WASHINGTON -- The Environmental Protection Agency wants carbon dioxide and other greenhouse gases declared a public health danger -- nearly two years after the Supreme Court gave it authority to regulate them.
If approved by the White House Office of Management and Budget, the move could set the stage for sweeping national limits on man-made carbon dioxide emissions, especially from the nation's automobiles.
The EPA submitted the proposed finding to the White House on Friday, according to a government Web site that lists pending regulatory actions.
White House spokesman Robert Gibbs said the president wants Congress to act on emissions.
"The way to deal with greenhouse gases is to work with Congress in order to put together a plan that deals with this and creates a market for renewable energy," Gibbs said Monday.
EPA's move would come nearly 10 years after the agency first received California's petition in 1999 to regulate greenhouse gas emissions under the Clean Air Act. It is on track to release its proposal by Earth Day and hold two public hearings before it is finalized.
In 2003, EPA denied the petition. California and a dozen other states led by Massachusetts sued to require regulation of the heat-trapping gas linked to climate change.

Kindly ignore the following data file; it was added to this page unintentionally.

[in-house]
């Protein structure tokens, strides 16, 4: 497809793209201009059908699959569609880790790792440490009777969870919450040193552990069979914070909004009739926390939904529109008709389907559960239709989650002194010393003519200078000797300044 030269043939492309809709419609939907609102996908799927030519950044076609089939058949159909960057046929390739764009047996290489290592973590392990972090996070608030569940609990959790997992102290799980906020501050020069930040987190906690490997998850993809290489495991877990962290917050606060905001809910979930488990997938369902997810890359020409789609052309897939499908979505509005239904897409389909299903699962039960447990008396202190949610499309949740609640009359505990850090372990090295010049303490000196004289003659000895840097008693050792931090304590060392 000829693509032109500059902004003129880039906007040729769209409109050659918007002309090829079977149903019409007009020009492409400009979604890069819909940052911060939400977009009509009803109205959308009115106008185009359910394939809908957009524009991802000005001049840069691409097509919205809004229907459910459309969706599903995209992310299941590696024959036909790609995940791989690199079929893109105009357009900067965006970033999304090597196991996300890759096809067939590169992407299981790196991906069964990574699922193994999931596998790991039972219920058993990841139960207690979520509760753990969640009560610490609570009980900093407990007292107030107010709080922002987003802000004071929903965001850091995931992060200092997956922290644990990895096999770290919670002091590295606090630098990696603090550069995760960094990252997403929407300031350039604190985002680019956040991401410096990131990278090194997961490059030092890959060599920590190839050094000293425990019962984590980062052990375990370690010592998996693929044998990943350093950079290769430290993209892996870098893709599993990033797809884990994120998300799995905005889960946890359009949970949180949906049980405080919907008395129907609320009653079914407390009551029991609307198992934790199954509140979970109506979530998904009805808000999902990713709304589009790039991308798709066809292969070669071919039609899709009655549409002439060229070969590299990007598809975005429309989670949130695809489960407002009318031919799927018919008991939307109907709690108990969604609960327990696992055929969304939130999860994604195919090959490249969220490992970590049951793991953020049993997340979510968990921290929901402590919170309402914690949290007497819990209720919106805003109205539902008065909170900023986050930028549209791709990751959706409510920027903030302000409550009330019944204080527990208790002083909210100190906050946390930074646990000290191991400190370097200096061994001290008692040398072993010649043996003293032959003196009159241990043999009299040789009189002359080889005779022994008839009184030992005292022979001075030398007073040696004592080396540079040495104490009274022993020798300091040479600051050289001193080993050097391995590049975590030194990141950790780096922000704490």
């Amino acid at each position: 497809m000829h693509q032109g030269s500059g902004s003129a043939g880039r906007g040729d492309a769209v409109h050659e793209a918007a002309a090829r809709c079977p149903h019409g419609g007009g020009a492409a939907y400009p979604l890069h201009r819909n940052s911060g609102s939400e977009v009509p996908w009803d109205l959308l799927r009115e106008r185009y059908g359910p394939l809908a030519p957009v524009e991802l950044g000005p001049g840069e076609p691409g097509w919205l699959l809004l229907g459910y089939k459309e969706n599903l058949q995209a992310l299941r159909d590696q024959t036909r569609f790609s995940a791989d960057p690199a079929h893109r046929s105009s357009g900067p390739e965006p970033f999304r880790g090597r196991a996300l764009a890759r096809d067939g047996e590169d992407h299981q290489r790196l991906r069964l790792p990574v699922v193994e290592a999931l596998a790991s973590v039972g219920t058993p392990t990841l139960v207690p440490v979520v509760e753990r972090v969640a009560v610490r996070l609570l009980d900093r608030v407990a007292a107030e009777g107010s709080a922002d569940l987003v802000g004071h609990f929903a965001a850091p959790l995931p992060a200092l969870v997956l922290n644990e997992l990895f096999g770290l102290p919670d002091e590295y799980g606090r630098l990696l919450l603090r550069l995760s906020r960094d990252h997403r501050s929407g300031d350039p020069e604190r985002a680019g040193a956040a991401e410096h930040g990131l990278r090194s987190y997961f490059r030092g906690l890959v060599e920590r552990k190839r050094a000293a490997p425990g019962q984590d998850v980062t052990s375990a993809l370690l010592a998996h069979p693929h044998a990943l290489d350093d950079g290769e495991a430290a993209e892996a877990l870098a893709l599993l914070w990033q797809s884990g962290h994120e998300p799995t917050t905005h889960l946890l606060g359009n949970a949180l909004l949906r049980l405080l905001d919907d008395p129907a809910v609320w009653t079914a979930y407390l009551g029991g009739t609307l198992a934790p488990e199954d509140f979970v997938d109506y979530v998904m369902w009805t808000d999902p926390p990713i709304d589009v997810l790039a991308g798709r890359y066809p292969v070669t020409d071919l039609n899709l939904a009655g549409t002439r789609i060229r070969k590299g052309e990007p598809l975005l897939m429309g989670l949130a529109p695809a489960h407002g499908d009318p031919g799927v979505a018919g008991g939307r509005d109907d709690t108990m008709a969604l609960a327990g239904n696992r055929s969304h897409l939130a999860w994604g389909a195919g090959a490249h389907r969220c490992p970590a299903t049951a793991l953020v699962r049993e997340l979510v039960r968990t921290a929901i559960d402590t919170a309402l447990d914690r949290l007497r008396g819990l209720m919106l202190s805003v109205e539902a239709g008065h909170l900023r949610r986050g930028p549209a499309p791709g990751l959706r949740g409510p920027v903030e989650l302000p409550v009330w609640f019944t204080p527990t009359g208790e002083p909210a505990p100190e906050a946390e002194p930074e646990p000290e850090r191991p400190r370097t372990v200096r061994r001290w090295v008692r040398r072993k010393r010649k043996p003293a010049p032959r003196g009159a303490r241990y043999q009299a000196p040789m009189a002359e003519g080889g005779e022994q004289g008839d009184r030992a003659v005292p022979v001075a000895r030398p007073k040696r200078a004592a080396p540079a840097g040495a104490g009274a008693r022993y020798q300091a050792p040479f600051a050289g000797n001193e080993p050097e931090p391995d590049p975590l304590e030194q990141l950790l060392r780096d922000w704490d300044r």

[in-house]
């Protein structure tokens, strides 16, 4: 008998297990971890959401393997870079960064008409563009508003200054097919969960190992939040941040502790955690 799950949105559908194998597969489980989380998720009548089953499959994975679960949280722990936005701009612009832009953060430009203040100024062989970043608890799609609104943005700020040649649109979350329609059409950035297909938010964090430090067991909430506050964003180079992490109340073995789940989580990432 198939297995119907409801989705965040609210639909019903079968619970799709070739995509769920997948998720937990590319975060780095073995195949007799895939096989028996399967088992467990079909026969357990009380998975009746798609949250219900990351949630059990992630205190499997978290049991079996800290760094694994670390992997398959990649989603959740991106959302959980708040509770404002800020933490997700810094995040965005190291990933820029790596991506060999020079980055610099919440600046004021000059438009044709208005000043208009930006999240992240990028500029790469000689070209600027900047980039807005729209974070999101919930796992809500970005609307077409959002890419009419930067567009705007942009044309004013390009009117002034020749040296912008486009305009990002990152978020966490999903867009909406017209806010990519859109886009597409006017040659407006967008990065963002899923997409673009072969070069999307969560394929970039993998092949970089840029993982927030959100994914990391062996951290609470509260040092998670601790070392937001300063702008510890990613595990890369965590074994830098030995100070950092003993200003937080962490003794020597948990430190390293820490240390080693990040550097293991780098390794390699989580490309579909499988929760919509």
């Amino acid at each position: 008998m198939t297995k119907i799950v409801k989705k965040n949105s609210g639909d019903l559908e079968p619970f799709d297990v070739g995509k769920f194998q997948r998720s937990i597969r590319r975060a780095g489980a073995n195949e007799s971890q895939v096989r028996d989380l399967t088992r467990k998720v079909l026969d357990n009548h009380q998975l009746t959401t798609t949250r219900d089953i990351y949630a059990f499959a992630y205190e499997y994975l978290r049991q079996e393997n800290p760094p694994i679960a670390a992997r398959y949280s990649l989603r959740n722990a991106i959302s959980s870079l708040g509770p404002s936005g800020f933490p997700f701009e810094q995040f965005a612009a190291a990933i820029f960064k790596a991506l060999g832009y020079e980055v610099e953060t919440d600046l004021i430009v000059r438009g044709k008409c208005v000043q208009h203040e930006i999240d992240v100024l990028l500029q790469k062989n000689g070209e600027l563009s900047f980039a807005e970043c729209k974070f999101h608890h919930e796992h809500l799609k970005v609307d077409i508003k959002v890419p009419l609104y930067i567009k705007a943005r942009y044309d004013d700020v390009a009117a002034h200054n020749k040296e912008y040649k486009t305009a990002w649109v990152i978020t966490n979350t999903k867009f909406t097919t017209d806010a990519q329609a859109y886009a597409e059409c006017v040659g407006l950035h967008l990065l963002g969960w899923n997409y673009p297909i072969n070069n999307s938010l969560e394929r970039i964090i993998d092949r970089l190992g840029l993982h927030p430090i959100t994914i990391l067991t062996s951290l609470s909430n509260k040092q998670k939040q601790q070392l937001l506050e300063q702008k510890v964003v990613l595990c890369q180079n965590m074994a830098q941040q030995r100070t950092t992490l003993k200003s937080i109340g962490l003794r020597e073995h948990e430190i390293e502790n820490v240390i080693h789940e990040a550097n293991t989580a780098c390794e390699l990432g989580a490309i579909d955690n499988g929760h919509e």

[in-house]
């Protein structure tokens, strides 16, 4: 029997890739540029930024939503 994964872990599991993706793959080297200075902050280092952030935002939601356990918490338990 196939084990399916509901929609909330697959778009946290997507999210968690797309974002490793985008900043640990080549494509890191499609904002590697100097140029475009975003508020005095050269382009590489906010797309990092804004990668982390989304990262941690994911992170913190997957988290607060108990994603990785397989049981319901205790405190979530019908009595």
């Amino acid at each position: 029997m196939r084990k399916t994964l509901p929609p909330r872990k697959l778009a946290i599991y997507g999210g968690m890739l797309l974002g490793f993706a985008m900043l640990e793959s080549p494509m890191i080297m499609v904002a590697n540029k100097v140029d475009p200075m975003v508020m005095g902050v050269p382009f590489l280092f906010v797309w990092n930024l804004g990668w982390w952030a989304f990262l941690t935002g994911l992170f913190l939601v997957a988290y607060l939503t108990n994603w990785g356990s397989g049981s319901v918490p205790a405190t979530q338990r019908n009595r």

In April 2007, in Massachusetts vs. EPA, the Supreme Court ruled 5-4 that carbon dioxide emissions from vehicles could be regulated under the Clean Air Act, and said that if the EPA declined to do so, it had to explain its scientific reasoning.
The Bush administration took little action on the court's decision -- merely publishing a proposal in July that sought additional public comment.
Automakers have strongly fought efforts to limit tailpipe emissions and have faced growing pressure to do more.
Greenhouse gas emissions from cars, light trucks and other vehicles in 2006 accounted for nearly 24 percent of U.S. emissions -- with 94 percent of those emissions as carbon dioxide, according to the EPA. U.S. autos accounted for 4.3 percent of worldwide emissions.
California and a dozen other states want to set their own limits on carbon dioxide emissions and have sought a waiver from the Obama administration after being denied a waiver by the Bush administration in December 2007.
U.S. Chamber of Commerce Vice President William Kovacs, said allowing California to go forward could damage automakers.
"As Congress tries to bail out the auto industry, California wants to punch more holes in the bottom of the boat," Kovacs said, warning of the high costs.